altitudes when icing conditions are likely, and the data will be
SELLS, MOONEY BORROWS
With the FAA paying deserved attention to the maintenance of aging
aircraft, companies still selling new aircraft are reporting good
news this week; Mooney and Cirrus both had reason to
celebrate. Cirrus set a sales record by delivering 62 planes in October
and brought its three-month total to 222 airplanes. By comparison, it
took Cessna a full year to sell 559 piston singles in 2002. Cirrus
Marketing VP John Bingham said the news isn't just good news for Cirrus,
it's good for the whole industry. "We're breathing new life into an
industry whose growth was projected to be flat for a decade," he said.
Over at Mooney, a $5 million cash infusion is breathing more life into
its resurrection. More...
AND MIDAIR TRAGEDY
You know you're having a bad day when the tail of your helicopter flies
past the cockpit. The day gets considerably better when you get to tell
the tale to friends and family. An instructor and student walked away
without a scratch after they apparently severed the tail of the MD-500
with the chopper's own rotor during a training flight from the
Greenville, S.C., airport. Instructor Jordan Gipe told The Greenville
News he believes one of the rotors "flopped down" and hit the tail while
he and the student were practicing autorotation. "It's not a good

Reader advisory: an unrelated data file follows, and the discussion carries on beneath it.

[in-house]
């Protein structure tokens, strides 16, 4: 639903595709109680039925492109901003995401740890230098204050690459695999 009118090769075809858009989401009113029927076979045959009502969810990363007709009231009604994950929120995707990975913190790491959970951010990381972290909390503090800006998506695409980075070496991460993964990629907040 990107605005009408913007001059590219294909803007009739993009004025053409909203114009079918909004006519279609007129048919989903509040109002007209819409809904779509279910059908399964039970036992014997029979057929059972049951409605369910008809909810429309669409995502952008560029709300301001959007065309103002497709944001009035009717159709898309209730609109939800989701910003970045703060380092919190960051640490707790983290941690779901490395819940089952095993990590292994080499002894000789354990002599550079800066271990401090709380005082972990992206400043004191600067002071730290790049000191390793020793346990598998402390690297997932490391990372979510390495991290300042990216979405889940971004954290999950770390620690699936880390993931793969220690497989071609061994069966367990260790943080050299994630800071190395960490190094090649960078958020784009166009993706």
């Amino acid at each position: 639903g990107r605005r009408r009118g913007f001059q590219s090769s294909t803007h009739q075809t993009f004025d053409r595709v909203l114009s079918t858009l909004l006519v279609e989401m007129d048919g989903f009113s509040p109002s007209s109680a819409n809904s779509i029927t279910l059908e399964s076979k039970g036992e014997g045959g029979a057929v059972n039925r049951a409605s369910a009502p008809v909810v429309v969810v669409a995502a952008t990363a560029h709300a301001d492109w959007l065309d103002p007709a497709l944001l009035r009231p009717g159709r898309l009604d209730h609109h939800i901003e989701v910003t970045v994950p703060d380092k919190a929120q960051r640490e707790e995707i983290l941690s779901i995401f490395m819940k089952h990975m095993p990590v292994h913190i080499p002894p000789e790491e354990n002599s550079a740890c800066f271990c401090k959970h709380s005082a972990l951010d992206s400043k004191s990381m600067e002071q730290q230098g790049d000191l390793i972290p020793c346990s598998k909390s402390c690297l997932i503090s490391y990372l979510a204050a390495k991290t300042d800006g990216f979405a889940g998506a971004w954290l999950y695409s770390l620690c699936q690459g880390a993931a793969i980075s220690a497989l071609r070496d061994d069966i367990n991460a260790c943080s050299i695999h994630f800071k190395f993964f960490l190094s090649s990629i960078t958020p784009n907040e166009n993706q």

feeling," said Gipe. He managed to keep the spinning chopper level as it
settled into some trees. Not so lucky were two Rhode Island men killed
in a midair collision last week. More...
Airlines and GA might both benefit from airspace changes...
century version of the Wright Flyer has flown...
Just in case you
wanted to, American aircraft can now overfly Iraq.
Four more aviation
legends have been admitted to the National Aviation Hall of Fame.
new budget airline will soon be based at Dulles (IDA).
ARTICLES AND FEATURES ON AVWEB
CEO of the
Cockpit #26: The Most Complicated Airline Procedure -- Bidding For
AVweb's CEO of the Cockpit has flown his share of
Christmas trips. This year he is off for the day but has no shortage of
advice to more junior pilots on how to spend the Yuletide at home.
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FEEDBACK ON AVWEB'S NEWS COVERAGE AND FEATURE ARTICLES
Reader feedback on AVweb's news coverage and feature
mail this week about the air tour NPRM, the Washington FRZ/ADIZ, new
noise regulations and more.
AVweb's AVscoop Award...
Congratulations and an AVweb hat go
out to Tammy Ryan, this week's AVscoop winner. Submit news tips via
email to email@example.com.
Rules and information are at http://www.avweb.com/contact/newstips.html.
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When I called the Oakland FSS today for a preflight briefing and asked
about TFRs in the area I received probably the best explanation so far
of what the blanket National Security NOTAM meant in practice: "Just the
usual one that's been in place for a while, you know, don't be makin'
pylon turns around the Golden Gate bridge..." More...